On the other hand, Concord Management has complained about the quantity and the form in which prosecutors have said they were planning to turn over the discovery materials. The time it will take to sift through that information may be driving Concord’s willingness to take its time in the proceedings.

“What I was most concerned about, your honor, though, is that, again based on the conversation we had Friday, I anticipate that we are going to get this massive dump of social media stuff that’s in Russian,” Dubelier said at a May 19 hearing. “This is an American court. That’s not what we’ve asked for. If they want to give it to us, that’s fine. We will deal with it. But it’s not what we’ve asked for.”

Read the Friday’s briefing schedule proposal below:

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The Justice Department’s Inspector General is expected, any day now, to release his much anticipated report on the department’s activities in the lead-up to the 2016 election.

The review is mostly focused on DOJ’s handling of the Hillary Clinton email investigation. It is separate from the Inspector General probe into surveillance warrants sought for an ex-Trump campaign advisor, nor will it likely cover the other GOP allegations of bias in DOJ’s Trump-Russia investigation. (The Inspector General, it’s worth noting, hasn’t formally announced any inquiries into the Trump investigation matters besides the one reviewing the surveillance warrants).

Rather, the Office of Inspector General — in its January 2017 announcement that it was opening its probe, at the behest of lawmakers of both parties — said the report would cover five major areas.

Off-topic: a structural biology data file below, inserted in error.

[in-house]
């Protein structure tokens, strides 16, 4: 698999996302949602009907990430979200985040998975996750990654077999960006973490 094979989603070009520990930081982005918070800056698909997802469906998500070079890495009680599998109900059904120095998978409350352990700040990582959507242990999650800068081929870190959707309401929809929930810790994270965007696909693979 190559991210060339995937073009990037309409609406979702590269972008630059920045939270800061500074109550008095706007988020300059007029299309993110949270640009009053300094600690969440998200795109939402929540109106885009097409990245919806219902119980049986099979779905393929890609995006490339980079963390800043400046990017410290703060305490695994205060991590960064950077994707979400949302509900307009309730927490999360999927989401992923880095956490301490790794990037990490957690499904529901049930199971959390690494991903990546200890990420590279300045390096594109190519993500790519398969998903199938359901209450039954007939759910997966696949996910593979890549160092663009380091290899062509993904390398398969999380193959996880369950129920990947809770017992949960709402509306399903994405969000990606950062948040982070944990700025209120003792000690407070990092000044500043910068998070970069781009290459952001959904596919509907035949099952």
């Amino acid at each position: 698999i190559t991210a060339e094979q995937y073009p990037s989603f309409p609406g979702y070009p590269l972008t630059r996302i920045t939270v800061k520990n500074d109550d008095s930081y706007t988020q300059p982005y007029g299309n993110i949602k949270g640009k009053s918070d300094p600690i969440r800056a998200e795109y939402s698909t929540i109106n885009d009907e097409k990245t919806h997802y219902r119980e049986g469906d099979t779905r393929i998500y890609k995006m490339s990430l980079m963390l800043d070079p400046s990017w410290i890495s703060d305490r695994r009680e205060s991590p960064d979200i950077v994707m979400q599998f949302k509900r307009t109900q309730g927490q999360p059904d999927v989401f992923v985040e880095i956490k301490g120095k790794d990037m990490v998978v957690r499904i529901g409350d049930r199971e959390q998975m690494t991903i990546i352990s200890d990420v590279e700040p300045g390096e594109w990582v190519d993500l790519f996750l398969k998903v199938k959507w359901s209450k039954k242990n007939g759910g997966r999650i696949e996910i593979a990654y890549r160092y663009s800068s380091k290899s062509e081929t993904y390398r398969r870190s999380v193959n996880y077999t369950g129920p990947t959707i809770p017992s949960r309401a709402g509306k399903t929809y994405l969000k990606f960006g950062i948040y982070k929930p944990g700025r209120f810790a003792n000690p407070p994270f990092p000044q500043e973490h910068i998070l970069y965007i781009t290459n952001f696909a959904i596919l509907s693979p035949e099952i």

Here is what they are, what we know about them so far, and what questions remain:

Comey’s Clinton Press Conference, And His Two Letters To Congress

Among the episodes Inspector General Michael Horowitz is examining is a press conference FBI Director Jim Comey gave in July 2016 in which he stridently criticized Clinton for using an outside email server. Comey called Clinton’s actions “extremely careless,” but recommended that no charges be brought. The sort of announcement that Comey made then is typically left to the Justice Department. Comey has since defended the move by arguing that he was seeking to restore DOJ leadership’s credibility after Bill Clinton’s tarmac meeting with then-Attorney General Loretta Lynch, which angered Republicans.

The Inspector General also is looking at Comey’s decision to send Congress a letter in late October 2016 announcing that the investigation had been reopened to search files found on a computer used by Anthony Weiner, who was being investigated for sex crimes and whose wife, Huma Abedin was one of Clinton’s closest aides.

Days later, just before the election, Comey sent Congress another letter indicating that nothing the FBI found had changed the conclusions it had previously reached in the  Clinton email probe. But by then, the news cycle had been dominated by the news that the email probe had been reopened.

It is not typical for the Justice Department to announce the opening or reopening of an investigation. And there’s a DOJ policy ordering that it stay quiet about investigations that could influence an election in the weeks leading up to election day.

Comey has said that even though he feels “mildly nauseous” that his announcement may have impacted the election, he doesn’t regret sending the letters.

Whether McCabe Should Have Been Recused From The Clinton Probe

Prior to the report set to be unveiled in the days to come, the Inspector General released the findings in its review pertaining to ex-FBI Deputy Director Andrew McCabe, a frequent Trump target who was fired in February by Attorney General Jeff Sessions hours before he was eligible for full pension benefits. The Inspector General said then that McCabe misled its investigators who were reviewing his decision to permit details about internal feuds over Clinton investigations to be disclosed to the press.